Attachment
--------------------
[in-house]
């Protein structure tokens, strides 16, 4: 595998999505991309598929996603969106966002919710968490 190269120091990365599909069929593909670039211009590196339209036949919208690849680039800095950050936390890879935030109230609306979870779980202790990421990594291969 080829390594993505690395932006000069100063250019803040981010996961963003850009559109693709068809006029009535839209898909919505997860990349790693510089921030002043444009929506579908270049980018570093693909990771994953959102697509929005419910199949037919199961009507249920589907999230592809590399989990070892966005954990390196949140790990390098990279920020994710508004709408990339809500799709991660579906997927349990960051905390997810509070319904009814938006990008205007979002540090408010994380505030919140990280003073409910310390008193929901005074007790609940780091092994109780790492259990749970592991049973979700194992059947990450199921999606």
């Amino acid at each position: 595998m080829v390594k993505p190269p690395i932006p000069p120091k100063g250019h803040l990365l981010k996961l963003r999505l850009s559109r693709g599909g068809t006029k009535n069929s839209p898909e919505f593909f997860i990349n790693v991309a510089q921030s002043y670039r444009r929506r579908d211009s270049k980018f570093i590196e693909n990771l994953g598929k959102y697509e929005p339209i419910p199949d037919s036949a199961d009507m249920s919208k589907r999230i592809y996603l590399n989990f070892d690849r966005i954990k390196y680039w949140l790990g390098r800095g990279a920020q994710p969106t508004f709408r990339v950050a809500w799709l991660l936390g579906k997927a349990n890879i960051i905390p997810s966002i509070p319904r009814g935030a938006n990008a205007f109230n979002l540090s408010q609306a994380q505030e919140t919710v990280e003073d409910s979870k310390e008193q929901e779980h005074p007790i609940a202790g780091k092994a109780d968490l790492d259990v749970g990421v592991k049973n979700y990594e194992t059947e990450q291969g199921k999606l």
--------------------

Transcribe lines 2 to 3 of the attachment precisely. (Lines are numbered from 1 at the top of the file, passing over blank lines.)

């Protein structure tokens, strides 16, 4: 595998999505991309598929996603969106966002919710968490 190269120091990365599909069929593909670039211009590196339209036949919208690849680039800095950050936390890879935030109230609306979870779980202790990421990594291969 080829390594993505690395932006000069100063250019803040981010996961963003850009559109693709068809006029009535839209898909919505997860990349790693510089921030002043444009929506579908270049980018570093693909990771994953959102697509929005419910199949037919199961009507249920589907999230592809590399989990070892966005954990390196949140790990390098990279920020994710508004709408990339809500799709991660579906997927349990960051905390997810509070319904009814938006990008205007979002540090408010994380505030919140990280003073409910310390008193929901005074007790609940780091092994109780790492259990749970592991049973979700194992059947990450199921999606």
């Amino acid at each position: 595998m080829v390594k993505p190269p690395i932006p000069p120091k100063g250019h803040l990365l981010k996961l963003r999505l850009s559109r693709g599909g068809t006029k009535n069929s839209p898909e919505f593909f997860i990349n790693v991309a510089q921030s002043y670039r444009r929506r579908d211009s270049k980018f570093i590196e693909n990771l994953g598929k959102y697509e929005p339209i419910p199949d037919s036949a199961d009507m249920s919208k589907r999230i592809y996603l590399n989990f070892d690849r966005i954990k390196y680039w949140l790990g390098r800095g990279a920020q994710p969106t508004f709408r990339v950050a809500w799709l991660l936390g579906k997927a349990n890879i960051i905390p997810s966002i509070p319904r009814g935030a938006n990008a205007f109230n979002l540090s408010q609306a994380q505030e919140t919710v990280e003073d409910s979870k310390e008193q929901e779980h005074p007790i609940a202790g780091k092994a109780d968490l790492d259990v749970g990421v592991k049973n979700y990594e194992t059947e990450q291969g199921k999606l």